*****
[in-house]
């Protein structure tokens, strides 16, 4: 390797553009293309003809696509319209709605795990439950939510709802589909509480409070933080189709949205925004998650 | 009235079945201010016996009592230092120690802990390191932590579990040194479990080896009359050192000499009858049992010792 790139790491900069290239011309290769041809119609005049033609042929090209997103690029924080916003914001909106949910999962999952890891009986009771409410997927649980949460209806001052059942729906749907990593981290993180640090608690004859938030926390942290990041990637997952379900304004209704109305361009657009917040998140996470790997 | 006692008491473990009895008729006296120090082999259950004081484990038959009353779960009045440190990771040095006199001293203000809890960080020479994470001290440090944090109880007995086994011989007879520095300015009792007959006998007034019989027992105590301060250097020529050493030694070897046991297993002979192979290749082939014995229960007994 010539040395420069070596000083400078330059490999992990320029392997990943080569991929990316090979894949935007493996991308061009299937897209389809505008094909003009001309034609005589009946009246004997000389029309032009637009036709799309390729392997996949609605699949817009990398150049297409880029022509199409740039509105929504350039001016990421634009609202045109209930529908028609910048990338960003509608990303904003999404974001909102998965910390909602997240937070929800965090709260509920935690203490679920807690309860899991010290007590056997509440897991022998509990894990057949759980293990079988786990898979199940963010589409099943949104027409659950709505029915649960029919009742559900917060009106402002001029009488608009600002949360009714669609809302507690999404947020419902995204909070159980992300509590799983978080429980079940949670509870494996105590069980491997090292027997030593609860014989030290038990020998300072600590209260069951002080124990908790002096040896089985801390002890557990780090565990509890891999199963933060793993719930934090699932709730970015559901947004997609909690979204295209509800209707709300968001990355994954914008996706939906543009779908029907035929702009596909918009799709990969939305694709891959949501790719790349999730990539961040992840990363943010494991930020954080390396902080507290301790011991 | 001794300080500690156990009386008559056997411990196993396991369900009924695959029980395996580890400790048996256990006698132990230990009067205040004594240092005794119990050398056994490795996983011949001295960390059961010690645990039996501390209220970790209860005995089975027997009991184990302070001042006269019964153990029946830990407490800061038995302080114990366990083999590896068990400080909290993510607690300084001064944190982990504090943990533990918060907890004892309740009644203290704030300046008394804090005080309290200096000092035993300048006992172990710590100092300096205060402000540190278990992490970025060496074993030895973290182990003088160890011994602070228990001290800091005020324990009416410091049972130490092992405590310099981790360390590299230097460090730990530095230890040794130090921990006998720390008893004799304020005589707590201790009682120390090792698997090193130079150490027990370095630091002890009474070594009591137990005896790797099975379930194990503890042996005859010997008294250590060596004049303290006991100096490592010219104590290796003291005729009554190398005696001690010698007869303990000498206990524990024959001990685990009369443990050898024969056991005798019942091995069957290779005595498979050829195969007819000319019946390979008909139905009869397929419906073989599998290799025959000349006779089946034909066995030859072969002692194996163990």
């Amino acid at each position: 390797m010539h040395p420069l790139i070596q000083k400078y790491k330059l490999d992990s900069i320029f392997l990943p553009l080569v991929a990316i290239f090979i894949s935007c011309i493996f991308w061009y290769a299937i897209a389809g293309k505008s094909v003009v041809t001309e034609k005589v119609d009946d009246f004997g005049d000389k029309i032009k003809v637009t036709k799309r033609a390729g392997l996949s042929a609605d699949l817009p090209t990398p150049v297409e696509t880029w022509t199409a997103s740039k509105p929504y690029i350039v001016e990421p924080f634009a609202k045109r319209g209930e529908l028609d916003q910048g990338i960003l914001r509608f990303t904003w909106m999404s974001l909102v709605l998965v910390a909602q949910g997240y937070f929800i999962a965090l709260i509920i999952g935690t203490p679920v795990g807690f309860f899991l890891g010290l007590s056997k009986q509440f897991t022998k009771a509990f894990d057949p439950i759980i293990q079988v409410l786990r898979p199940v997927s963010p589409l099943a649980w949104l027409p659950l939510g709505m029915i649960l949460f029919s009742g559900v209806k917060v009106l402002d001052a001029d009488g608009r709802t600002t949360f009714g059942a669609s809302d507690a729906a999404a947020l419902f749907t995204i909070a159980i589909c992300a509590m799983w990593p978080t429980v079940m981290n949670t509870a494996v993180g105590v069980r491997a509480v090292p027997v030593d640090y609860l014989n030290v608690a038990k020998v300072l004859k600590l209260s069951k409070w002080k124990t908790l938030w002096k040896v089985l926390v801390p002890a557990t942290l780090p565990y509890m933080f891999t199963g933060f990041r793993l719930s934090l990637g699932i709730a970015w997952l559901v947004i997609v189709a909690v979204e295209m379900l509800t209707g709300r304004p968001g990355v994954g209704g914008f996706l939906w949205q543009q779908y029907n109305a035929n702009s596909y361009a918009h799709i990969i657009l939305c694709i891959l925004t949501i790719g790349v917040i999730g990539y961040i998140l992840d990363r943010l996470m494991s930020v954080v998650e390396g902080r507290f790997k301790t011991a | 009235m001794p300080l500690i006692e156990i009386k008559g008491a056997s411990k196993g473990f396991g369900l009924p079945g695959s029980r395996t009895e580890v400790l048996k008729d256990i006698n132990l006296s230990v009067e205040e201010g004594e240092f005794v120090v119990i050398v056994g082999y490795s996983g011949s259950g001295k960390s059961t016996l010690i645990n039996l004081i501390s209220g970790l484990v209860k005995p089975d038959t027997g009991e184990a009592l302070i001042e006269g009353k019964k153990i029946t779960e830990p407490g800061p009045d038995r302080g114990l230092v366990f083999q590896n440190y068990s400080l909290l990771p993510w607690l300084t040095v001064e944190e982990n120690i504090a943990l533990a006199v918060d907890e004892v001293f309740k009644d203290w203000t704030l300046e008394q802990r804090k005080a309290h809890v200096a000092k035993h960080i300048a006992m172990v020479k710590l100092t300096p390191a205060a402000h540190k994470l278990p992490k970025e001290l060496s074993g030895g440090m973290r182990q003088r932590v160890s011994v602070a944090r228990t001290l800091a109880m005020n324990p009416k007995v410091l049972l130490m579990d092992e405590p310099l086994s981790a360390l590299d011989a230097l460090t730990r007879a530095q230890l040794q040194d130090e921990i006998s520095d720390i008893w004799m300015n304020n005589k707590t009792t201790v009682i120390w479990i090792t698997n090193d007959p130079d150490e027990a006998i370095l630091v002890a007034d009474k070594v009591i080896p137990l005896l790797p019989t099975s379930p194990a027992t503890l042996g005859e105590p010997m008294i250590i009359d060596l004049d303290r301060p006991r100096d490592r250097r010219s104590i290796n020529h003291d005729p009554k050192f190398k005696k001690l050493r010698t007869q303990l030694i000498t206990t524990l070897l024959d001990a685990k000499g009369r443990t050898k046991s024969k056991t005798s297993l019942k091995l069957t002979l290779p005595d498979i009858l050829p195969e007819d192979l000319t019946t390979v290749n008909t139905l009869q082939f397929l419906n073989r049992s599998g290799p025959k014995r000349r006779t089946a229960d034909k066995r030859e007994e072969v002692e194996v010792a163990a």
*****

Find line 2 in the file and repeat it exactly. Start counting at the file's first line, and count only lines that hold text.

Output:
């Protein structure tokens, strides 16, 4: 390797553009293309003809696509319209709605795990439950939510709802589909509480409070933080189709949205925004998650 | 009235079945201010016996009592230092120690802990390191932590579990040194479990080896009359050192000499009858049992010792 790139790491900069290239011309290769041809119609005049033609042929090209997103690029924080916003914001909106949910999962999952890891009986009771409410997927649980949460209806001052059942729906749907990593981290993180640090608690004859938030926390942290990041990637997952379900304004209704109305361009657009917040998140996470790997 | 006692008491473990009895008729006296120090082999259950004081484990038959009353779960009045440190990771040095006199001293203000809890960080020479994470001290440090944090109880007995086994011989007879520095300015009792007959006998007034019989027992105590301060250097020529050493030694070897046991297993002979192979290749082939014995229960007994 010539040395420069070596000083400078330059490999992990320029392997990943080569991929990316090979894949935007493996991308061009299937897209389809505008094909003009001309034609005589009946009246004997000389029309032009637009036709799309390729392997996949609605699949817009990398150049297409880029022509199409740039509105929504350039001016990421634009609202045109209930529908028609910048990338960003509608990303904003999404974001909102998965910390909602997240937070929800965090709260509920935690203490679920807690309860899991010290007590056997509440897991022998509990894990057949759980293990079988786990898979199940963010589409099943949104027409659950709505029915649960029919009742559900917060009106402002001029009488608009600002949360009714669609809302507690999404947020419902995204909070159980992300509590799983978080429980079940949670509870494996105590069980491997090292027997030593609860014989030290038990020998300072600590209260069951002080124990908790002096040896089985801390002890557990780090565990509890891999199963933060793993719930934090699932709730970015559901947004997609909690979204295209509800209707709300968001990355994954914008996706939906543009779908029907035929702009596909918009799709990969939305694709891959949501790719790349999730990539961040992840990363943010494991930020954080390396902080507290301790011991 | 001794300080500690156990009386008559056997411990196993396991369900009924695959029980395996580890400790048996256990006698132990230990009067205040004594240092005794119990050398056994490795996983011949001295960390059961010690645990039996501390209220970790209860005995089975027997009991184990302070001042006269019964153990029946830990407490800061038995302080114990366990083999590896068990400080909290993510607690300084001064944190982990504090943990533990918060907890004892309740009644203290704030300046008394804090005080309290200096000092035993300048006992172990710590100092300096205060402000540190278990992490970025060496074993030895973290182990003088160890011994602070228990001290800091005020324990009416410091049972130490092992405590310099981790360390590299230097460090730990530095230890040794130090921990006998720390008893004799304020005589707590201790009682120390090792698997090193130079150490027990370095630091002890009474070594009591137990005896790797099975379930194990503890042996005859010997008294250590060596004049303290006991100096490592010219104590290796003291005729009554190398005696001690010698007869303990000498206990524990024959001990685990009369443990050898024969056991005798019942091995069957290779005595498979050829195969007819000319019946390979008909139905009869397929419906073989599998290799025959000349006779089946034909066995030859072969002692194996163990």